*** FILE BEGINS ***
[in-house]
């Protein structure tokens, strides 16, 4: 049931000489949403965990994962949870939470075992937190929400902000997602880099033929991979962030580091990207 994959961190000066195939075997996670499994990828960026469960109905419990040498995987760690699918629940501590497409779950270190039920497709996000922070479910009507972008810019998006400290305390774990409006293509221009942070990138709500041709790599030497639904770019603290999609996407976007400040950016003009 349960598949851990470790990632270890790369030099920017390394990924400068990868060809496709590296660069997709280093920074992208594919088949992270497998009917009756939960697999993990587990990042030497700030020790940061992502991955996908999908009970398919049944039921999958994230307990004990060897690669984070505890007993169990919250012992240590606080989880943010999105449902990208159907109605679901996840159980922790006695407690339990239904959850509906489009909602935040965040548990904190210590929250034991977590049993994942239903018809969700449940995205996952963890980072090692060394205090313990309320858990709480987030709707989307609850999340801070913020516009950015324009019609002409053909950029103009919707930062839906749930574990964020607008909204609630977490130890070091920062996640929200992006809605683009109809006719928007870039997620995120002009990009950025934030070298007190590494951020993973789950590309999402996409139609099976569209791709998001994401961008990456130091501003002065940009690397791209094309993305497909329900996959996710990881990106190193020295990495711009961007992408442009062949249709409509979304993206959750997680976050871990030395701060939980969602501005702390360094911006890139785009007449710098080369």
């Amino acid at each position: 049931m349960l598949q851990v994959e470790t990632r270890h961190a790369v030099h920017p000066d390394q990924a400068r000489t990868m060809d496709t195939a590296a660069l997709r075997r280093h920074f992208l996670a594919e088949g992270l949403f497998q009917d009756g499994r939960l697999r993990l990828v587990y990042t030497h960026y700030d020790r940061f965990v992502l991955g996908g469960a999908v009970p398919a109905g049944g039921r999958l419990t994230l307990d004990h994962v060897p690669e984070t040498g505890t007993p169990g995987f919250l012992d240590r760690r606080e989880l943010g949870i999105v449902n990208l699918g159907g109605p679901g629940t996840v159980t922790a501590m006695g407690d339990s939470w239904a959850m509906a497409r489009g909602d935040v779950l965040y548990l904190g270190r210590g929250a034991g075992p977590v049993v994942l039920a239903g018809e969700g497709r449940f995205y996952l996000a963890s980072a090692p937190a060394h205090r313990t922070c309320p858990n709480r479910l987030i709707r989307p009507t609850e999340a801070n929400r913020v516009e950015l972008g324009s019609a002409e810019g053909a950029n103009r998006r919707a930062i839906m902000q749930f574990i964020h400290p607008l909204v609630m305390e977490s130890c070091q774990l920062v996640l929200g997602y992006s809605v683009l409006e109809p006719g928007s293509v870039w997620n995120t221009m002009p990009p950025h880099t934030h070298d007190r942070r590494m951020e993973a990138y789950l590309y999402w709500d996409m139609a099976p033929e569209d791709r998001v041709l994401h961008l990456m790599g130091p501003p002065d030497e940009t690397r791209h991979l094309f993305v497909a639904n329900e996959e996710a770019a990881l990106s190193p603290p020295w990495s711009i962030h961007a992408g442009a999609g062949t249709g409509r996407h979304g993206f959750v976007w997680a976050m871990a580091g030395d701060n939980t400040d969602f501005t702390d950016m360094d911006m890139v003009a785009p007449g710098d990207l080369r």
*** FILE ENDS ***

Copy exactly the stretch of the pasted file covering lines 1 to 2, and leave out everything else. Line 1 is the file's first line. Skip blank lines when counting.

[in-house]
């Protein structure tokens, strides 16, 4: 049931000489949403965990994962949870939470075992937190929400902000997602880099033929991979962030580091990207 994959961190000066195939075997996670499994990828960026469960109905419990040498995987760690699918629940501590497409779950270190039920497709996000922070479910009507972008810019998006400290305390774990409006293509221009942070990138709500041709790599030497639904770019603290999609996407976007400040950016003009 349960598949851990470790990632270890790369030099920017390394990924400068990868060809496709590296660069997709280093920074992208594919088949992270497998009917009756939960697999993990587990990042030497700030020790940061992502991955996908999908009970398919049944039921999958994230307990004990060897690669984070505890007993169990919250012992240590606080989880943010999105449902990208159907109605679901996840159980922790006695407690339990239904959850509906489009909602935040965040548990904190210590929250034991977590049993994942239903018809969700449940995205996952963890980072090692060394205090313990309320858990709480987030709707989307609850999340801070913020516009950015324009019609002409053909950029103009919707930062839906749930574990964020607008909204609630977490130890070091920062996640929200992006809605683009109809006719928007870039997620995120002009990009950025934030070298007190590494951020993973789950590309999402996409139609099976569209791709998001994401961008990456130091501003002065940009690397791209094309993305497909329900996959996710990881990106190193020295990495711009961007992408442009062949249709409509979304993206959750997680976050871990030395701060939980969602501005702390360094911006890139785009007449710098080369």